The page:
First, you need to define who are the key stakeholders in the organization both at the senior management and operating management levels. Once you have identified the key players, meetings should be conducted to brainstorm:
These brainstorming discussions should be conducted using a control self assessment format, where the discussions are open and candid dialogue of both downside and upside risks.
From these meetings, you can begin to summarize the top 7 to 10 key business risks for the organization and begin developing a risk matrix that would include:
As an example, a key strategy may be to attract and retain new customers as you enter a new market. What are some of the major risks with this strategy? One risk could be an ineffective marketing program that does not resonate with new customers. Once all the risks have been identified, you need to begin linking the key controls your organization has in place to mitigate these risks. In this example, controls could include processes the organization has in place to track advertising effectiveness including post advertising event analysis, market basket analysis and tracking of coupon redemption rates. Also, you should define what monitoring processes you have in place to ensure the controls are operating as intended. This could include trending analysis of performance over a stated period of time. A major benefit of this exercise is the ability to perform a gap analysis to identify where controls are ineffective or may need enhanced to mitigate a stated risk.
This risk matrix can serve many purposes in managing corporate risk but one that has worked very well in our organization is in engaging the Audit Committee in discussing risks. To enhance corporate governance and to keep the process vibrant, we require a different business owner to attend each Audit Committee meeting to discuss risks for their areas and what controls they have in place to mitigate these risks. These discussions include probability of occurrence, likelihood and financial impact. This process keeps the discussion of enterprise risks front and center at every Audit Committee meeting. It also makes the business owner think about risks for their business area and helps to imbed risk management into the day to day decision-making processes.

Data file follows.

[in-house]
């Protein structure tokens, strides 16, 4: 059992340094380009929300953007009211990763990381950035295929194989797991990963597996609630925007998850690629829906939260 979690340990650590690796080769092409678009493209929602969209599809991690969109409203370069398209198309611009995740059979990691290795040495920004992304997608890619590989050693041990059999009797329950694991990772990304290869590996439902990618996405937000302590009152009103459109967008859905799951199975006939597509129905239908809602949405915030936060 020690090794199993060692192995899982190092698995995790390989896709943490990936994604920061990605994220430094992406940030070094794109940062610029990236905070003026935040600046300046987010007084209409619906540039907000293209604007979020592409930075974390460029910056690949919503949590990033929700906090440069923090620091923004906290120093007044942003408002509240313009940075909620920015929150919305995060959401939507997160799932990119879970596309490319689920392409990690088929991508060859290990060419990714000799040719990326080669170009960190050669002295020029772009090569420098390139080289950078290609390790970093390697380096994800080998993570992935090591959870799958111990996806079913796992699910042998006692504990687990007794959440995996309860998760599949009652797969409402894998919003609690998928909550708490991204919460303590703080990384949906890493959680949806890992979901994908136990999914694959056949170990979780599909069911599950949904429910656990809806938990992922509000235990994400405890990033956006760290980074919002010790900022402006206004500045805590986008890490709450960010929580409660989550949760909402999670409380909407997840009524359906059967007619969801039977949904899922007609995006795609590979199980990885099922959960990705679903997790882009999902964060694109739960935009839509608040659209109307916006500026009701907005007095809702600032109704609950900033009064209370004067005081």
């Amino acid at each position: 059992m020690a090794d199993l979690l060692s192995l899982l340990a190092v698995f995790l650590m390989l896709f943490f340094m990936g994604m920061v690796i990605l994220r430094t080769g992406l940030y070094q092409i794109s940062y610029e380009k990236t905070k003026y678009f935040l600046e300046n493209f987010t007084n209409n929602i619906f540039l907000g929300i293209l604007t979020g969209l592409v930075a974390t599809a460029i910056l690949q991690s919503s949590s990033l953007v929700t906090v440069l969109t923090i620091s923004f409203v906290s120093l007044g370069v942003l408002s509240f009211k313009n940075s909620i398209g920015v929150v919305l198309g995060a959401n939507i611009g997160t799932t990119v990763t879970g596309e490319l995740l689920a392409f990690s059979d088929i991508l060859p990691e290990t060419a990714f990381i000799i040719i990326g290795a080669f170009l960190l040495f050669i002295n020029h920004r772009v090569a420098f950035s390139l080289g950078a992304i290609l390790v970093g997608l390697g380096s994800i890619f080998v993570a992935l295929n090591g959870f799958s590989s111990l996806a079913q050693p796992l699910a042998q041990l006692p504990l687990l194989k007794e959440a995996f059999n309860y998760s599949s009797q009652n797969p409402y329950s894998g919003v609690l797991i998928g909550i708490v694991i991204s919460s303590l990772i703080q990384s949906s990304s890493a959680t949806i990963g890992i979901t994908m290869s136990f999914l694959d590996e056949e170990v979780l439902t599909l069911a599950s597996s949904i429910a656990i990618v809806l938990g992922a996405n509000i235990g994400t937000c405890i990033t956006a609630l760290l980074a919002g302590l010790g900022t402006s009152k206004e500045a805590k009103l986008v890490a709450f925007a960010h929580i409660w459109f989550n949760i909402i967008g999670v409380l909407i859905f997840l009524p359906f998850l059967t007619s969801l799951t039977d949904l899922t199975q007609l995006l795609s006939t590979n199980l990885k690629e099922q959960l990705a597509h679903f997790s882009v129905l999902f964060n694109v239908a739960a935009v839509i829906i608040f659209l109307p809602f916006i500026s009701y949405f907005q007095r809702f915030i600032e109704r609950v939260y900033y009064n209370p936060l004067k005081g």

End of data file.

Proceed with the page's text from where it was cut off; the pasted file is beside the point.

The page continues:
As you would expect, the risk matrix will need to be updated on a regular basis. Depending on the nature and type of business, it would not be unusual for this to be an annual process.
Internal Audit should be considered by management to be a valued partner and resource to enhance corporate governance. Internal Auditors have the ability to play a greater role than just testing SOX controls and compliance. As an example, Internal Audit should play a major role in completing the above Enterprise-wide Risk Assessment. Internal Audit can serve as an agent of change by getting involved in the key drivers/strategic initiatives of the organization and by identifying emerging risks.
Active involvement from the Internal Audit group can help an organization identify risks and establish the necessary controls to effectively mitigate those risks. They can also assess these controls in conjunction with management to ensure they are functioning as designed. Lastly, Internal Audit can perform a gap analysis to identify where controls do not exist to mitigate select risks.
To ensure Internal Audit has a good understanding of the major risks facing a organization and that auditing is performing risk-based reviews that support an organization‘s key strategic initiatives, the following should be completed on an annual basis: